In Nice Cheer, Judge To took the view that year-end translation gains or losses for transactions denominated in foreign currencies, before the underlying items are settled, are nonetheless realized profits or losses.
However, since the profits or losses at issue in the case were year-end revaluation gains or losses in respect of securities held for trading purposes, but not year-end translation differences in foreign currencies, Judge To’s view on the matter is not binding, only an obiter.
In this regard, revised DIPN 42 indicates that the IRD adheres to the view that year-end translation differences in foreign currencies are unrealized profits or losses, thus falling within the realization principles established in the Nice Cheer decision.
As such, as a matter of law, where such translation differences are not in respect of a financial instrument, the IRD cannot include any such translation gains for tax assessment. Conversely, taxpayers cannot claim any such translation losses for tax deduction.
Where such translation differences are in respect of a financial instrument, the IRD can still treat these as non-taxable or non-deductible if the taxpayer has not made an election under the new law.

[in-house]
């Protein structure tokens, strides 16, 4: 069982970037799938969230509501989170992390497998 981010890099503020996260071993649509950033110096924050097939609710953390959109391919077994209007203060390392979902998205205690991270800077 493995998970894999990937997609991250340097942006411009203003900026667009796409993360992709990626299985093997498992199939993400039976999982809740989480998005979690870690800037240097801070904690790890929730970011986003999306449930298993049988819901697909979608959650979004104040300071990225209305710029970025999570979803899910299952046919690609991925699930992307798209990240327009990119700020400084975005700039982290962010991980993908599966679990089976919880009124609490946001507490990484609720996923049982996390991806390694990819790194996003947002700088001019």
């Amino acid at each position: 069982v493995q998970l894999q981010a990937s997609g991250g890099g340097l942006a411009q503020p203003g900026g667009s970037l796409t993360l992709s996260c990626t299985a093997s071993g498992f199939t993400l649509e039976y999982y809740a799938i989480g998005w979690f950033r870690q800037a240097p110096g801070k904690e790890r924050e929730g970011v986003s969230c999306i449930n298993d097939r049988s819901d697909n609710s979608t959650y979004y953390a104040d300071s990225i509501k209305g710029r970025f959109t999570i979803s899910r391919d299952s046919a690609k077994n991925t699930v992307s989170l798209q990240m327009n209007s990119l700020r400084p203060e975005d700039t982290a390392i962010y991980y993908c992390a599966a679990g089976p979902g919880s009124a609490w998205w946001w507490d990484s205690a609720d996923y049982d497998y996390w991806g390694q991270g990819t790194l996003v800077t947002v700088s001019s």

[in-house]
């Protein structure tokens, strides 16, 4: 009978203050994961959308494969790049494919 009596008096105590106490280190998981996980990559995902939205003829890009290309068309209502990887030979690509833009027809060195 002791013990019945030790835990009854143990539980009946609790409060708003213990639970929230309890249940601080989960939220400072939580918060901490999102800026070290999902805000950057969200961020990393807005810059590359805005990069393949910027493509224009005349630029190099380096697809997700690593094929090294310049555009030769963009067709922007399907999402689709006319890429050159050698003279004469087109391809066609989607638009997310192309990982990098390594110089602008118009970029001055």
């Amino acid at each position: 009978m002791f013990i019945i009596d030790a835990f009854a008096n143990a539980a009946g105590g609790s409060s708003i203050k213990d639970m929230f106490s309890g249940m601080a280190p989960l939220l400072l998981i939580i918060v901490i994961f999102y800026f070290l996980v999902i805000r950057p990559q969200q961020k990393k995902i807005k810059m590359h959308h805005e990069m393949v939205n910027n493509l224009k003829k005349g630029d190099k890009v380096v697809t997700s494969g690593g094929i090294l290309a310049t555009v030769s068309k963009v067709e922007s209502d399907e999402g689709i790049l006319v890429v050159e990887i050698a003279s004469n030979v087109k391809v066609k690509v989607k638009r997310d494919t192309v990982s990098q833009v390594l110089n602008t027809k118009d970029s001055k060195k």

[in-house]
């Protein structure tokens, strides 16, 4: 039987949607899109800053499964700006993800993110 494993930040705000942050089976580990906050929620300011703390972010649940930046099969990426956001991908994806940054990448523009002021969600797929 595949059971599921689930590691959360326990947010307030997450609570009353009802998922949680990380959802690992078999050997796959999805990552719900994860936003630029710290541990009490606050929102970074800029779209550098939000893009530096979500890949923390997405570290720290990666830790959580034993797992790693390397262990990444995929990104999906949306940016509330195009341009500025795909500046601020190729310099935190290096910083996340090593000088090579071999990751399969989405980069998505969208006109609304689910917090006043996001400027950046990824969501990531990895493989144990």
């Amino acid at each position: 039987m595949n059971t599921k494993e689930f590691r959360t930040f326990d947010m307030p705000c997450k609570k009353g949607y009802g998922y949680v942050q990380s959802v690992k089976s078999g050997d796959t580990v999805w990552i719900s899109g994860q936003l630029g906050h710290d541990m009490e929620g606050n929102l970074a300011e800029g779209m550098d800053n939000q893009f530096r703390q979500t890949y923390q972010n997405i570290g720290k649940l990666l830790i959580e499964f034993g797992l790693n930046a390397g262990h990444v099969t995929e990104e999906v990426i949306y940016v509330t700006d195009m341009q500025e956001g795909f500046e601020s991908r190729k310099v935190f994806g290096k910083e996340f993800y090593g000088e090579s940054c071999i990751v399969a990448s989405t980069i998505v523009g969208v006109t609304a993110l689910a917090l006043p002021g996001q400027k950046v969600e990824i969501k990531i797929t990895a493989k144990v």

However, a tax treatment following the realization basis will require taxpayers to undertake the burdensome task of tracking when the items denominated in foreign currencies are subsequently settled. Tax adjustments will then have to be made in the tax computation to account for the realized profits or losses for the relevant year of assessment.
In order to relieve taxpayers of such a burdensome task, and as a matter of tax administrative practice, revised DIPN 42 indicates that taxpayers who have not made an election under the new law, can nonetheless consistently treat any unrealized year-end translation gains or losses for tax assessment or deduction purposes.
Revocation of an election
The election to be assessed on the fair value basis will cease to have effect under the following circumstances:
i) When the taxpayer ceases to prepare their financial statements under HKFRS 9; or
(ii)The Commissioner of Inland Revenue (CIR) approves an application in writing by the taxpayer to revoke the election. The CIR may approve such an application where he is satisfied that there are good commercial reasons for the revocation and that avoidance of tax is not the main purpose, or one of the main purposes, of the revocation. Such a revocation will apply from the year of assessment as specified by the CIR.